BLIT (short story)

From Wikipedia, the free encyclopedia
Jump to: navigation, search
"BLIT"
Author David Langford
Country United Kingdom
Language English
Genre(s) Science fiction
Published in Interzone
Publication type magazine
Publication date 1988

BLIT (which stands for Berryman Logical Image Technique) is a short science-fiction story written by author David Langford. It features a setting where highly dangerous types of images called "basilisks" have been discovered; these images contain patterns within them that exploit flaws in the structure of the human mind to produce a lethal reaction, effectively "crashing" the mind like a typical computer.

Langford's later short story comp.basilisk FAQ, [1] first published in Nature in December 1999, mentions William Gibson's Neuromancer (1984), Fred Hoyle's The Black Cloud (1957), J.B. Priestley's The Shapes of Sleep (1962), and Piers Anthony's Macroscope (1969) as containing a similar idea. Examples not mentioned include the short story White Cane 7.25 (1985) by Czech writer Ondřej Neff, A. E. van Vogt's War Against the Rull (1959), and John Barnes' Kaleidoscope Century (1996).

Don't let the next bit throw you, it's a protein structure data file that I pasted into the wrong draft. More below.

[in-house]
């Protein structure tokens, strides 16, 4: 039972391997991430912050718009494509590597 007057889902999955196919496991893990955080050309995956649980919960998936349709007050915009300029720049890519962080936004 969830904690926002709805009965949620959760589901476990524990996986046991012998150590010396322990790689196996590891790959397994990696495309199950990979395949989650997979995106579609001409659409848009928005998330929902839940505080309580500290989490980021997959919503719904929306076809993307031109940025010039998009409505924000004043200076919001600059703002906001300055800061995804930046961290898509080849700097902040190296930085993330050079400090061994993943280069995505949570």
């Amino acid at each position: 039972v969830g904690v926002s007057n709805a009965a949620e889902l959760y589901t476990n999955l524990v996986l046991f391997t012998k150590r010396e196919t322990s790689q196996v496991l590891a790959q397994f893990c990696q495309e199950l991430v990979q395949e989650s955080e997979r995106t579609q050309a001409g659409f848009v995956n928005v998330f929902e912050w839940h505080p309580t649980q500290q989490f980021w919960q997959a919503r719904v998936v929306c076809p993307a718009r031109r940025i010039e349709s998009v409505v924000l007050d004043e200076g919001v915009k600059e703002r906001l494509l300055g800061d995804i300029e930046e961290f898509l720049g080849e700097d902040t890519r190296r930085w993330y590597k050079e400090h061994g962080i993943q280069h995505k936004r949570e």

Authors Ken MacLeod and Greg Egan both acknowledge the idea with a specific reference to Langford--"the Langford hack" in The Cassini Division (1998) and "the Langford Mind-Erasing Fractal Basilisk" in Permutation City (1994). Charles Stross also refers to a type of magical ward known as the "Langford Death Parrot" in The Fuller Memorandum (2010) and "Basilisk attacks" with "Langford fractals" in Accelerando (2005).

The story has three sequels, What Happened at Cambridge IV, comp.basilisk FAQ, and Different Kinds of Darkness. The last story imagines a post-apocalyptic world where BLIT images are everywhere, and millions have already been murdered by terrorist attacks utilizing them. Television and the internet have been outlawed due to the proliferation of BLIT images. In order to protect children, special chips have been planted in their brains that creates a subjective and artificial darkness (which the children call "type-two darkness") to obscure any possible BLIT image they may inadvertently look at. The main characters, all school children, form the "Shudder Club", where they take turns looking at a BLIT image to see how long they last, inadvertently vaccinating themselves against them.

References[edit]

  1. ^ Langford, David. comp.basilisk FAQ. Nature, December 1999. doi:10.1038/44964

Sources[edit]